The last resource was the porter at the outer gate. They applied to him; and in answer to their questions he asserted that he had most certainly seen a lady in a yellow domino and mask drive away, about half an hour before, in a hired coach.
“Should you remember the coachman again?” asked D’Arbino.
“Perfectly; he is an old friend of mine.”
“And you know where he lives?”
“Yes; as well as I know where I do.”
“Any reward you like, if you can get somebody to mind your lodge, and can take us to that house.”
In a few minutes they were following the porter through the dark, silent streets. “We had better try the stables first,” said the man. “My friend, the coachman, will hardly have had time to do more than set the lady down. We shall most likely catch him just putting up his horses.”
The porter turned out to be right. On entering the stable-yard, they found that the empty coach had just driven into it.
“You have been taking home a lady in a yellow domino from the masquerade?” said D’Arbino, putting some money into the coachman’s hand.
“Yes, sir; I was engaged by that lady for the evening—engaged to drive her to the ball as well as to drive her home.”
“Where did you take her from?”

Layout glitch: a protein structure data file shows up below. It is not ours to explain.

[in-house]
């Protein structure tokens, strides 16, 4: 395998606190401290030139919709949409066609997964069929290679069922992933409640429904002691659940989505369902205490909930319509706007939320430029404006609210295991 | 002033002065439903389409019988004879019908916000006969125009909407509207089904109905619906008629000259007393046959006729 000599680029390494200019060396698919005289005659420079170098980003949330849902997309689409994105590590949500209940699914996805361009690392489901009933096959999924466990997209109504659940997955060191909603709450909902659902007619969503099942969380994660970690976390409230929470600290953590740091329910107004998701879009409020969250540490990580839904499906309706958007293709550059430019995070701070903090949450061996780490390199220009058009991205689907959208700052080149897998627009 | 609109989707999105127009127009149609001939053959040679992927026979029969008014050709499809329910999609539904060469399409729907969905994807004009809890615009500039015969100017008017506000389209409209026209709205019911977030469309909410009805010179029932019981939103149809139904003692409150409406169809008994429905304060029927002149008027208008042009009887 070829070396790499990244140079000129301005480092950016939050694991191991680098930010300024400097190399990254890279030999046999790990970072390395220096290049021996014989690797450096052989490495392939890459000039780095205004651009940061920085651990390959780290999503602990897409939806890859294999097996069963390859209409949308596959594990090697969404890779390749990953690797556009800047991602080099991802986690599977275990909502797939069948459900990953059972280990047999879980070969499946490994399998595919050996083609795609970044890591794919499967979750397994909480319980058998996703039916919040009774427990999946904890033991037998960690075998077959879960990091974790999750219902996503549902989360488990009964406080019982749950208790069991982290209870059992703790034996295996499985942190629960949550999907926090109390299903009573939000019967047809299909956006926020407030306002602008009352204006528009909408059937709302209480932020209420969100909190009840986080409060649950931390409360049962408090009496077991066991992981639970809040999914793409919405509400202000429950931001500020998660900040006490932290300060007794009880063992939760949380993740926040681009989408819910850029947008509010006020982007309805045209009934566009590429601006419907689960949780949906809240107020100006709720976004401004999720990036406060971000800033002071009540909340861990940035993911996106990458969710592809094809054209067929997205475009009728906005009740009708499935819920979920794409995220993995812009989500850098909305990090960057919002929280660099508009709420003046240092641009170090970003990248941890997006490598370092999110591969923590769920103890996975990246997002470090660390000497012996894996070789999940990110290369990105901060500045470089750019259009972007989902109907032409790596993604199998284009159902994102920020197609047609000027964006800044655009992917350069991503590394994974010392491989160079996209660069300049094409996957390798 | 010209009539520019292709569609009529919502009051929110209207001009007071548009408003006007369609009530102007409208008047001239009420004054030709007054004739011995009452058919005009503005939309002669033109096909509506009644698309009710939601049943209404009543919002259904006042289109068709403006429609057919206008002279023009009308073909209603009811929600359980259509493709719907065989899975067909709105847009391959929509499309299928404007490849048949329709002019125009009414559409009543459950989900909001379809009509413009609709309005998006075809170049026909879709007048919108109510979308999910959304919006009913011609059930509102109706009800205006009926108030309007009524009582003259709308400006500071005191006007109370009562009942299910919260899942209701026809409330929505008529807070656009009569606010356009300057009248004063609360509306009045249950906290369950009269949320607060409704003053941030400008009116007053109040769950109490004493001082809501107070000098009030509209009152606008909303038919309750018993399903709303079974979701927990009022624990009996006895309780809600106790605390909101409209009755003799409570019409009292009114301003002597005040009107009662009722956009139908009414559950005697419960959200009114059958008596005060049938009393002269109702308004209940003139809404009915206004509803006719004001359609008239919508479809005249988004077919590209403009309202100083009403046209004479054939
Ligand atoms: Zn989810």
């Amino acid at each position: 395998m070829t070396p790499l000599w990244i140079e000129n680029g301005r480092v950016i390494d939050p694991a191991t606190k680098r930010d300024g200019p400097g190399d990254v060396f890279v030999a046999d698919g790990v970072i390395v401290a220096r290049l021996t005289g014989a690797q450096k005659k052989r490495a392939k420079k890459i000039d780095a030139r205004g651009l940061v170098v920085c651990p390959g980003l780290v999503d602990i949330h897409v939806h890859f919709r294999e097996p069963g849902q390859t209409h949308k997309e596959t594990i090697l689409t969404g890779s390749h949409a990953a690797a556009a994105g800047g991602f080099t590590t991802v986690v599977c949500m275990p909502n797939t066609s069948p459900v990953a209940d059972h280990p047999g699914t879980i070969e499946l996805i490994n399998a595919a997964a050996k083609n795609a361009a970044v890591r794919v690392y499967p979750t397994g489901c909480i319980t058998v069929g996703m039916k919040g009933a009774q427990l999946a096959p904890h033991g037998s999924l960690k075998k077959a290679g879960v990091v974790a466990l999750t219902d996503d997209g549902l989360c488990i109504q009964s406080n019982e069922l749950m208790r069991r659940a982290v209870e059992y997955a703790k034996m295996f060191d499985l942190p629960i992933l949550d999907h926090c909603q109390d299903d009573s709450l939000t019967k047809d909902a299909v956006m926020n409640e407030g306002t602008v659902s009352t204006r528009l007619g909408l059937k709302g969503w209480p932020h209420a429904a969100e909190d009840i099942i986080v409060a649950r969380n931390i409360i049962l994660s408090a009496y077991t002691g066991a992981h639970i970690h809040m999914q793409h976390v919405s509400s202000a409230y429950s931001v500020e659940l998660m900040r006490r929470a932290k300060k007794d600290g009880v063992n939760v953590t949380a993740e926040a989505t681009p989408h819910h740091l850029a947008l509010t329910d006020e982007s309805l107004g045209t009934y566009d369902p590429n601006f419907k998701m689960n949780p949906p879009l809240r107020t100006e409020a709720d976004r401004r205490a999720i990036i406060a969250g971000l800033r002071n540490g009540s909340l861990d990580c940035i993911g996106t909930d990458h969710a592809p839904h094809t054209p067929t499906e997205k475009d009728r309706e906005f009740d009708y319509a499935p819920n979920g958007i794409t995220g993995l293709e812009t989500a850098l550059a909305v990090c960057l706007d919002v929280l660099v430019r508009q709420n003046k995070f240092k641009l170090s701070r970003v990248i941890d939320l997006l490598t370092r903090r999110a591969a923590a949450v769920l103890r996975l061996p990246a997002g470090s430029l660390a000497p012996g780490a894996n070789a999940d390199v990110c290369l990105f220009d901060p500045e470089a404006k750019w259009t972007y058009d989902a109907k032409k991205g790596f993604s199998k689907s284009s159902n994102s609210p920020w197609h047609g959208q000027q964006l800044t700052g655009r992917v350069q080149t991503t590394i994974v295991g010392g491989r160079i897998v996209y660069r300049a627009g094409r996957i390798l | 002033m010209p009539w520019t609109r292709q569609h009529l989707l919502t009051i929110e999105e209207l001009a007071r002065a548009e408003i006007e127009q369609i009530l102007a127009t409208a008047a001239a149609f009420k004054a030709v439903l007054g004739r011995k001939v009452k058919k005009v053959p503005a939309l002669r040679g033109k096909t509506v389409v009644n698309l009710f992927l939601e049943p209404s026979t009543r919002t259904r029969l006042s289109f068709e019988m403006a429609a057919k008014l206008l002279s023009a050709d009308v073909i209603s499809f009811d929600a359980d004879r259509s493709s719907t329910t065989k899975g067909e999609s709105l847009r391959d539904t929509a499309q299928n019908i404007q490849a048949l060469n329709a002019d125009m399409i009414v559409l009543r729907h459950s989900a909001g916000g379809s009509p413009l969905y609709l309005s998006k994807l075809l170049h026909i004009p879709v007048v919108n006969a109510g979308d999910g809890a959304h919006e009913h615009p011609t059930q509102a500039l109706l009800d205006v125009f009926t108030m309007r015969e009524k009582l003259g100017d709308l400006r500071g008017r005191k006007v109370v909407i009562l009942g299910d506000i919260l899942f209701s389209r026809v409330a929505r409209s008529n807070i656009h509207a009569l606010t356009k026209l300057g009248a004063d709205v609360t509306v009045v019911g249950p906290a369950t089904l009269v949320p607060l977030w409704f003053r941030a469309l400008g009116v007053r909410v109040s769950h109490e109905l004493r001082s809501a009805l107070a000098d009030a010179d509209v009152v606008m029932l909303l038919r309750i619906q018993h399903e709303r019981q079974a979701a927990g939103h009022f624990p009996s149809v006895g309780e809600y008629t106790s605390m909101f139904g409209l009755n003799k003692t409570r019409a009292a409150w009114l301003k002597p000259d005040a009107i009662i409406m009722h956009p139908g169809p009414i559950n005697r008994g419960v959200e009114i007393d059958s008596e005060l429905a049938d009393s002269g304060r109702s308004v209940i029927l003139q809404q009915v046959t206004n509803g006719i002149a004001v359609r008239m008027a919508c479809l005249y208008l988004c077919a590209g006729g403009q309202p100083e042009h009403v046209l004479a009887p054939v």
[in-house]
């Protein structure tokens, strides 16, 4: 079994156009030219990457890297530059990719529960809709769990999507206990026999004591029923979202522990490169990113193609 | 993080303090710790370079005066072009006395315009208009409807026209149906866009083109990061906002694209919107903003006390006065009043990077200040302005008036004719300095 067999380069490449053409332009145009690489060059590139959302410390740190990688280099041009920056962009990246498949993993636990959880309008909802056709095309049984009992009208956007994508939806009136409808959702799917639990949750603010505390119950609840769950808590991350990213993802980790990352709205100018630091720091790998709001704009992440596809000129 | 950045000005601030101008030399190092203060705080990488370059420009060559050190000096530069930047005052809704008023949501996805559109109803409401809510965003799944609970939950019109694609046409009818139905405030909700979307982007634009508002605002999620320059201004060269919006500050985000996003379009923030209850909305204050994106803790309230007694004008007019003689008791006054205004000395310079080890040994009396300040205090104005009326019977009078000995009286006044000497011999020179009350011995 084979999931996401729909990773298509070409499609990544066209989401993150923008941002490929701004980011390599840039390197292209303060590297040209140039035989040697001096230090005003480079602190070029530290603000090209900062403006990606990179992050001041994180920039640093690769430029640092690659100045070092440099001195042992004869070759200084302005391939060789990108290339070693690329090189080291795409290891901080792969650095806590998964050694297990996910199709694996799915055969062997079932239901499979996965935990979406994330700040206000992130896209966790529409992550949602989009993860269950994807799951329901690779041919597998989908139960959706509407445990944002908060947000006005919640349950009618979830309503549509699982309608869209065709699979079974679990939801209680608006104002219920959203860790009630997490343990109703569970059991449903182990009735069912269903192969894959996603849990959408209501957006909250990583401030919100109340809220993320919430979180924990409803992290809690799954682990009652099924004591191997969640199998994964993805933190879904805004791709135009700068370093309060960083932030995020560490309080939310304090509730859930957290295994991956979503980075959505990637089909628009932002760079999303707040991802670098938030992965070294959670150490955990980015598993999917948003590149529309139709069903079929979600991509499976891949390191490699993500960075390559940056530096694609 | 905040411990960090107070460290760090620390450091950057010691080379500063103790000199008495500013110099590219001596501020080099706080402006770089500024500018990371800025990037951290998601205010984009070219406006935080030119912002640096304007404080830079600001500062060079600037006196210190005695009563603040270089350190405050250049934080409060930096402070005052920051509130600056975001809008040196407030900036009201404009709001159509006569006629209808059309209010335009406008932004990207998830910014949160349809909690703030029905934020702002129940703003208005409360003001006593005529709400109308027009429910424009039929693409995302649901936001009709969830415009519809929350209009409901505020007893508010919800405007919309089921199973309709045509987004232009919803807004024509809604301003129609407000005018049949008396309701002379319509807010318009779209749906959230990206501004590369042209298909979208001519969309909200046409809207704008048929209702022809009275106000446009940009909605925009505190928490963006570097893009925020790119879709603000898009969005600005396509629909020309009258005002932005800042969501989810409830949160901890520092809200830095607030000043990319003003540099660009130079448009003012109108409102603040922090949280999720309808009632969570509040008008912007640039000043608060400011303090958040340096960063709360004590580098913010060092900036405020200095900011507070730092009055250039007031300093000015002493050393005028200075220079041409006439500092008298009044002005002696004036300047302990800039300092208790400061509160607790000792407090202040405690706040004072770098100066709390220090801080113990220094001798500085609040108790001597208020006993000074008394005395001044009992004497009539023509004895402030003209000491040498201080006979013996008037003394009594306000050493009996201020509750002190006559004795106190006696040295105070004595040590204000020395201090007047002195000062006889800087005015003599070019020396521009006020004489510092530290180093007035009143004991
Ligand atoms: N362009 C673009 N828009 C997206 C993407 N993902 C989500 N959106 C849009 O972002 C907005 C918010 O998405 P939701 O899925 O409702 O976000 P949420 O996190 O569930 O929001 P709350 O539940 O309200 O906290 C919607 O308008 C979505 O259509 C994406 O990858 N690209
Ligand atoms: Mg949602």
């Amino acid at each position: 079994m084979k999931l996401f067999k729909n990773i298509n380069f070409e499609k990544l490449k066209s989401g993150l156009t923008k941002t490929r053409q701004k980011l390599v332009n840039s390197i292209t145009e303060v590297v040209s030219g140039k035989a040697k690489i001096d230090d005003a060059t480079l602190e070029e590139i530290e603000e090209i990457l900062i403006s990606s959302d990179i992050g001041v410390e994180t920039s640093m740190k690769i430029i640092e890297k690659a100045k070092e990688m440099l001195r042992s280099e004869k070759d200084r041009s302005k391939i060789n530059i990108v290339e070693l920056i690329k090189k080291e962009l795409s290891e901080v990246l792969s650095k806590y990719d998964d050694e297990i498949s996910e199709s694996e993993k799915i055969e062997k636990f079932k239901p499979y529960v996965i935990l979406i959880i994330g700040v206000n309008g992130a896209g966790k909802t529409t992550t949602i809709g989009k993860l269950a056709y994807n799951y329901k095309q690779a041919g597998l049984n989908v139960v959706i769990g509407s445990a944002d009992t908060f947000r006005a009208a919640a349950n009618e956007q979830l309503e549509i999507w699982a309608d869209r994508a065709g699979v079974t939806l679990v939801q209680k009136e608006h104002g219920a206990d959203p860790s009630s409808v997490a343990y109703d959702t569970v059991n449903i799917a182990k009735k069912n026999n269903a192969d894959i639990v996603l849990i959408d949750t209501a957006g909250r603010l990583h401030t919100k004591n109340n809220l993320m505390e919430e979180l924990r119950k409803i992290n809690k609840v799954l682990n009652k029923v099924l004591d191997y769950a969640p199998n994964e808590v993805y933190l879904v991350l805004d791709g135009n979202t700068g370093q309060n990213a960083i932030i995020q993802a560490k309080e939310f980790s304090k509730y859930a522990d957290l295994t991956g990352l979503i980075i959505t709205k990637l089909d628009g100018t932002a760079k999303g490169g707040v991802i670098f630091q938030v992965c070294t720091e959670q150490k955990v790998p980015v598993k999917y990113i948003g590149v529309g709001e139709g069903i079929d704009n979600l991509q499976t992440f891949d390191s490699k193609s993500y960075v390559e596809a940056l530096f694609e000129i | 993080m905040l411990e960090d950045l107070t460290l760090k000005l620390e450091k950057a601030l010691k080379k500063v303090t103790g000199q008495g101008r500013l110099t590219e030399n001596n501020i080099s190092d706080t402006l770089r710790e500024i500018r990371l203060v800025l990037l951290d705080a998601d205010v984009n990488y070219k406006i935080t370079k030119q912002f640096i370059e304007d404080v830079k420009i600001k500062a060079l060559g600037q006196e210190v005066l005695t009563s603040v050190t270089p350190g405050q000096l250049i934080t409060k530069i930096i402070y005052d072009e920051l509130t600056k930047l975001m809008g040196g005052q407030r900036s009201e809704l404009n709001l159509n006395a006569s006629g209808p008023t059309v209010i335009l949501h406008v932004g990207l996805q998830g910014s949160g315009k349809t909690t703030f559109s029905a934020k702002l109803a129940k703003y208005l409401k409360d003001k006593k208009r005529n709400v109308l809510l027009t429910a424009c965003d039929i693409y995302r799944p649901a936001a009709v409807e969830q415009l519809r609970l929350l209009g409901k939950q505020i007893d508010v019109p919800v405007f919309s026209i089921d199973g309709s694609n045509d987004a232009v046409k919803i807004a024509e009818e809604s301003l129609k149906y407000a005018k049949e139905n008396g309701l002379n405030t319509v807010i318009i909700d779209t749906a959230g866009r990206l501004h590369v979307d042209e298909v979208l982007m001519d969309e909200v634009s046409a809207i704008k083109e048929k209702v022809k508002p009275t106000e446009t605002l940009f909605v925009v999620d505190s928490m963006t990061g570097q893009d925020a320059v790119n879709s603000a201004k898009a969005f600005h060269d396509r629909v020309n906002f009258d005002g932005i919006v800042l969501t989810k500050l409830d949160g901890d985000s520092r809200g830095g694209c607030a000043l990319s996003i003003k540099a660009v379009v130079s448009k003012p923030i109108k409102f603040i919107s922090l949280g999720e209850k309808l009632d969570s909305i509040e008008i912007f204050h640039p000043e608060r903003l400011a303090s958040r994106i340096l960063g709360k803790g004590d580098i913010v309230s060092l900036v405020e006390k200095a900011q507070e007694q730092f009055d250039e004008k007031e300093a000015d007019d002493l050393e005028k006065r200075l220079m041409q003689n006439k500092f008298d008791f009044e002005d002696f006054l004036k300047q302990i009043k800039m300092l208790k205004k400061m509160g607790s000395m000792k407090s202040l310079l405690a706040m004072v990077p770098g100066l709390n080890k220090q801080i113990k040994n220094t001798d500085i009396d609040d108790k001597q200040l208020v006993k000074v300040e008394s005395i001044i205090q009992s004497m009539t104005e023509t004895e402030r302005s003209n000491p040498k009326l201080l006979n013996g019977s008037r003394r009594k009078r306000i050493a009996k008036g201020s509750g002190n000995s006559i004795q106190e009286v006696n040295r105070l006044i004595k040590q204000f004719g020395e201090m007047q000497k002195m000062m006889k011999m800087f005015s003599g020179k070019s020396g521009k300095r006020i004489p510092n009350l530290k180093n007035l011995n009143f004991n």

“From a very extraordinary place—from the gate of the Campo Santo burial-ground.”
During this colloquy, Finello and D’Arbino had been standing with Fabio between them, each giving him an arm. The instant the last answer was given, he reeled back with a cry of horror.
“Where have you taken her to now?” asked D’Arbino. He looked about him nervously as he put the question, and spoke for the first time in a whisper.
“To the Campo Santo again,” said the coachman.
Fabio suddenly drew his arms out of the arms of his friends, and sank to his knees on the ground, hiding his face. From some broken ejaculations which escaped him, it seemed as if he dreaded that his senses were leaving him, and that he was praying to be preserved in his right mind.
“Why is he so violently agitated?” said Finello, eagerly, to his friend.
“Hush!” returned the other. “You heard him say that when he saw the face behind the yellow mask, it was the face of his dead wife?”
“Yes. But what then?”
“His wife was buried in the Campo Santo.”
Of all the persons who had been present, in any capacity, at the Marquis Melani’s ball, the earliest riser on the morning after it was Nanina. The agitation produced by the strange events in which she had been concerned destroyed the very idea of sleep. Through the hours of darkness she could not even close her eyes; and, as soon as the new day broke, she rose to breathe the early morning air at her window, and to think in perfect tranquillity over all that had passed since she entered the Melani Palace to wait on the guests at the masquerade.